Hip and groin pain are often related since the hip joint and groin are in the same general area of your body. Your groin is the area where your abdomen meets the top of your thighs, including where the inner thighs attach to the pubic bone.
Distinguishing whether your hip or groin is the primary cause of your pain is not always easy. There are many bodily structures in the area, including muscles, bones, tendons, and ligaments. They may all contribute to your pain. Also, there are many different conditions that can be causing pain.
Anyone can have groin pain. In young, active people, the cause of groin pain is often a muscle strain or tear, especially if you have experienced one before, since strains tend to recur. If you are older, the cause is more likely to be arthritis or a hernia.
Radiating pain can make it even more difficult to pinpoint the cause. This is when pain starts in one area of your body but travels to another larger area. Pain that originates in your hip may radiate to your groin, and groin pain may radiate to your hip.
Learn what conditions can cause hip and groin pain, and common treatments for it.
Groin pain that originates in your hip can vary in how it feels. It can be either sharp or dull, and either sudden or gradual. Its type and severity will depend on its cause.
Learn what conditions originating in your hip might be causing your groin pain, and the best treatment options.
Avascular necrosis (Osteonecrosis)
Avascular necrosis is a bone disease in which cells die. In the hip area, it can occur at the top of the thigh bone when the bone doesn’t get enough blood. The bone becomes weak and easily breakable when the cells die. As the bone breaks down, the hip joint may eventually collapse.
About avascular necrosis pain
Pain from avascular necrosis is felt as a throbbing or ache in your hip-groin region. The pain is usually constant and severe, and gets worse when you stand or move.
Avascular necrosis treatment
Hip replacement surgery is the usual treatment when avascular necrosis affects the hip.
Fluid-filled sacs called bursae are located on the outside of your hip. If they become inflamed, they can’t perform their function of limiting friction between tendons and underlying bone. This results in a condition called trochanteric bursitis.
The cause of this condition is usually repetitive movement and overuse. This irritates the bursae, which become inflamed and cause pain.
About bursitis pain
Bursitis pain is sharp and can be severe. It gets worse when you move, stand for long periods of time, or lie down on the side that hurts.
A femoroacetabular impingement occurs when extra bone grows on one or both of the bones in your hip joint. This gives them irregular shapes that do not fit together evenly anymore. They rub together when you move and may pinch soft tissue or irritate the joint, which causes pain.
This condition, also called hip impingement, can also be caused by bones developing abnormally.
About femoroacetabular impingement pain
Pain from hip impingement may limit how much you move your hip, because you will probably feel pain with common actions like getting out of a car. The pain usually gets worse after you sit or stand for extended periods.
Femoroacetabular impingement treatment
According to the American Academy of Orthopedic Surgeons (AAOS), surgery is often the best treatment for hip impingement. It can correct impingement and prevent future damage to the hip joint. Surgery is not a cure-all, especially if damage is severe when treatment has been put off. But it can usually bring improvement.
Hip fractures occur most often in people over the age of 65. These are fractures in the upper part of the femur, which is the thigh bone.
A hip fracture can occur if the upper part of the femur is hit hard, such as in a fall or accident. The femur is the largest and strongest bone in the body. A fracture is more likely to happen if the bone is already degenerated and weakened from conditions like arthritis, osteoporosis, or cancer.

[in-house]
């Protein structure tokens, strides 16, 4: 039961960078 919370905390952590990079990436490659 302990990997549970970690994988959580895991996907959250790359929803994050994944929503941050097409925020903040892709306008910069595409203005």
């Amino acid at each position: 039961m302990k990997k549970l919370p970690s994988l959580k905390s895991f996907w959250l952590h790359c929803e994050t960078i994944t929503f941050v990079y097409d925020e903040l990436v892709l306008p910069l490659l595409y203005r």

Osteoporosis and hip fractures tend to occur most frequently in older women.
About hip fracture pain
Breaking a bone in your hip is usually very painful, and — depending on severity and location of the break — may make you incapable of walking. Some people just complain of vague pains in their legs or buttocks.
With a hip fracture, pain usually gets worse when you try to move your leg or put weight on it.
Hip fracture treatment
Hip fracture is considered a medical emergency and usually requires surgery to repair or replace the hip. Long-term physical therapy is usually prescribed after surgery.
Your hip is a ball-and-socket joint where the thigh bone inserts into the socket, called the acetabulum. The labrum is the tough cartilage that runs along the rim of this socket and acts as a seal and a shock absorber. You can tear the labrum through trauma, overuse, or hip impingement. This is called a labral tear.
About labral tear pain
With a labral tear, you will feel a deep pain either in your groin or in the buttocks. The pain can be dull or sharp. It gets worse with activity, bearing weight, and straightening your leg. You may feel stiffness when you move your hip, and feel or hear clicks or pops in your joint.
Labral tears are sometimes hard to diagnose because there are other muscles and tendons near the hip. An MRI of the hip is the best way to diagnose a labral tear.
Labral tear treatment
Doctors usually start with conservative treatment, such as physical therapy, rest, and anti-inflammatory medication. Sometimes no further treatment is needed, and the tear heals on its own. If not, the next step is usually arthroscopic surgery to repair the tear.
Osteoarthritis is the most common form of degenerative joint disease and is the biggest cause of disability in older people.
It is caused by the cartilage in your joints wearing down. Cartilage is necessary for your joints to move smoothly. As it wears down, the joint can become inflamed and painful and result in osteoarthritis (OA).
OA is thought to affect all synovial joints in your body. These are joints — such as the shoulder, hip, elbow, and knee — in which the joint socket is filled with synovial fluid to help bones move smoothly.
About osteoarthritis pain
Ongoing pain and stiffness in your hip joint and groin are the hallmark symptoms of osteoarthritis when it affects your hip. There may also be a grinding or clicking sound in your hip. Rest usually improves the pain, while movement and standing worsen it.
Osteoarthritis pain treatment
Nonsteroidal anti-inflammatory drugs (NSAIDs) and physical therapy are usually the first-line treatments for osteoarthritis. If you are overweight or obese, your doctor will probably advise weight loss. If osteoarthritis begins to cause you severe pain and difficulty walking or doing daily activities, hip replacement surgery is usually the next step.
Bones in your body are constantly repairing themselves. If the load on a bone exceeds its ability to heal itself, a stress fracture might occur. With the hip, this often occurs from excessive running. If it’s not diagnosed, and the overload continues, the stress fracture might become a true fracture.
Hip stress fracture can also occur if the bone is compromised by arthritis or cancer.
About stress fracture pain
The pain is usually a dull ache. It increases when you are active and weight-bearing. If untreated, the pain can become so severe that you can no longer continue the activity that caused it.